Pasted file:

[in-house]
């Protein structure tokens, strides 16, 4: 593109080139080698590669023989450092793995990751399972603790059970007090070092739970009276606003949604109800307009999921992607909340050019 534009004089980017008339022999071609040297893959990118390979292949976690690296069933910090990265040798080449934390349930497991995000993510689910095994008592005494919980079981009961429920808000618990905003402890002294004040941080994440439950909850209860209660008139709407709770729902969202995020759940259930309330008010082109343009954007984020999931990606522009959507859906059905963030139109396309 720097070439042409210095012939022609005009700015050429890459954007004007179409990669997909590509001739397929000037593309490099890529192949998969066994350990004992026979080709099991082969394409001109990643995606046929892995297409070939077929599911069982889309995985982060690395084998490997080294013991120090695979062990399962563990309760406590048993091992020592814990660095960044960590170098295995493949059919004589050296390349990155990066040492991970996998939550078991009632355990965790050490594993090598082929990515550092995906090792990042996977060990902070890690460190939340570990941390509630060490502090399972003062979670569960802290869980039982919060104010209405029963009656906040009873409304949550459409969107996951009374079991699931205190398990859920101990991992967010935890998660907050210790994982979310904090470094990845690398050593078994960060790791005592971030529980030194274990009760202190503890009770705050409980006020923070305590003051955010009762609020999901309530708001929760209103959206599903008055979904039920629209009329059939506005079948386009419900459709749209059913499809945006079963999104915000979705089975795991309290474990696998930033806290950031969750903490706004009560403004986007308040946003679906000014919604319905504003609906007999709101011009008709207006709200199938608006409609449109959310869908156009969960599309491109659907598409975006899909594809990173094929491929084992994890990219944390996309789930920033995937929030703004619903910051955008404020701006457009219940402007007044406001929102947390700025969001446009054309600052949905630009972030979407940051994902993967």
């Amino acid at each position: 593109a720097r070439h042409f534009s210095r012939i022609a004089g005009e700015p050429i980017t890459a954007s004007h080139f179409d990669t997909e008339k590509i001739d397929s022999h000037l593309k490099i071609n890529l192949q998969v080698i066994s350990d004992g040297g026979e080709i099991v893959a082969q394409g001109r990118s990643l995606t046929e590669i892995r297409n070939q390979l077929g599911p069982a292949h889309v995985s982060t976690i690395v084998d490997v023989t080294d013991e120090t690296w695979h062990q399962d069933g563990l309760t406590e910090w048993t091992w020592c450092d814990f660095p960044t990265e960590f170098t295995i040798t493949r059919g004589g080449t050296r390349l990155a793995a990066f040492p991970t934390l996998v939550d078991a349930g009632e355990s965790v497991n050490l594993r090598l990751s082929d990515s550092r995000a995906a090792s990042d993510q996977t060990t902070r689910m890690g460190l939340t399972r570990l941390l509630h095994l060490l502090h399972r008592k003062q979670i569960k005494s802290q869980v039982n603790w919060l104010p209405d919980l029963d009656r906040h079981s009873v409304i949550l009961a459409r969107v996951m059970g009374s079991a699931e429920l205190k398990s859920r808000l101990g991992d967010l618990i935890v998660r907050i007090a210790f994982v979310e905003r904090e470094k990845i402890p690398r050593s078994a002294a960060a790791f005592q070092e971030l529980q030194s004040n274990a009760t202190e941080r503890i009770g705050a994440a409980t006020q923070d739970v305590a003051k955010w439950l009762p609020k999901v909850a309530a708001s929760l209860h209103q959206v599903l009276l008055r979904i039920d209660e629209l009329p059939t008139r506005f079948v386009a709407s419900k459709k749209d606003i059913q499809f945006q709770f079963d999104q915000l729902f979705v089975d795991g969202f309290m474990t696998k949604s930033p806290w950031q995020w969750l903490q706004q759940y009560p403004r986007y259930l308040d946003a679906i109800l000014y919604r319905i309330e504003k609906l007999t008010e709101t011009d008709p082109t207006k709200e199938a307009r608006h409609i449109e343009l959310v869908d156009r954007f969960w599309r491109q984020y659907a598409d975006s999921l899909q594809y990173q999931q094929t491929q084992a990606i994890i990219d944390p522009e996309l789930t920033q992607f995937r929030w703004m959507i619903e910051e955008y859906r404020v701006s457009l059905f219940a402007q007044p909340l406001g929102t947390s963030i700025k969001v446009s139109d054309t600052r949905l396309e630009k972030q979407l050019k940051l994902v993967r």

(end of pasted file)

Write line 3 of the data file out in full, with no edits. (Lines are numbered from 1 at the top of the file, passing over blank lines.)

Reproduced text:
């Amino acid at each position: 593109a720097r070439h042409f534009s210095r012939i022609a004089g005009e700015p050429i980017t890459a954007s004007h080139f179409d990669t997909e008339k590509i001739d397929s022999h000037l593309k490099i071609n890529l192949q998969v080698i066994s350990d004992g040297g026979e080709i099991v893959a082969q394409g001109r990118s990643l995606t046929e590669i892995r297409n070939q390979l077929g599911p069982a292949h889309v995985s982060t976690i690395v084998d490997v023989t080294d013991e120090t690296w695979h062990q399962d069933g563990l309760t406590e910090w048993t091992w020592c450092d814990f660095p960044t990265e960590f170098t295995i040798t493949r059919g004589g080449t050296r390349l990155a793995a990066f040492p991970t934390l996998v939550d078991a349930g009632e355990s965790v497991n050490l594993r090598l990751s082929d990515s550092r995000a995906a090792s990042d993510q996977t060990t902070r689910m890690g460190l939340t399972r570990l941390l509630h095994l060490l502090h399972r008592k003062q979670i569960k005494s802290q869980v039982n603790w919060l104010p209405d919980l029963d009656r906040h079981s009873v409304i949550l009961a459409r969107v996951m059970g009374s079991a699931e429920l205190k398990s859920r808000l101990g991992d967010l618990i935890v998660r907050i007090a210790f994982v979310e905003r904090e470094k990845i402890p690398r050593s078994a002294a960060a790791f005592q070092e971030l529980q030194s004040n274990a009760t202190e941080r503890i009770g705050a994440a409980t006020q923070d739970v305590a003051k955010w439950l009762p609020k999901v909850a309530a708001s929760l209860h209103q959206v599903l009276l008055r979904i039920d209660e629209l009329p059939t008139r506005f079948v386009a709407s419900k459709k749209d606003i059913q499809f945006q709770f079963d999104q915000l729902f979705v089975d795991g969202f309290m474990t696998k949604s930033p806290w950031q995020w969750l903490q706004q759940y009560p403004r986007y259930l308040d946003a679906i109800l000014y919604r319905i309330e504003k609906l007999t008010e709101t011009d008709p082109t207006k709200e199938a307009r608006h409609i449109e343009l959310v869908d156009r954007f969960w599309r491109q984020y659907a598409d975006s999921l899909q594809y990173q999931q094929t491929q084992a990606i994890i990219d944390p522009e996309l789930t920033q992607f995937r929030w703004m959507i619903e910051e955008y859906r404020v701006s457009l059905f219940a402007q007044p909340l406001g929102t947390s963030i700025k969001v446009s139109d054309t600052r949905l396309e630009k972030q979407l050019k940051l994902v993967r």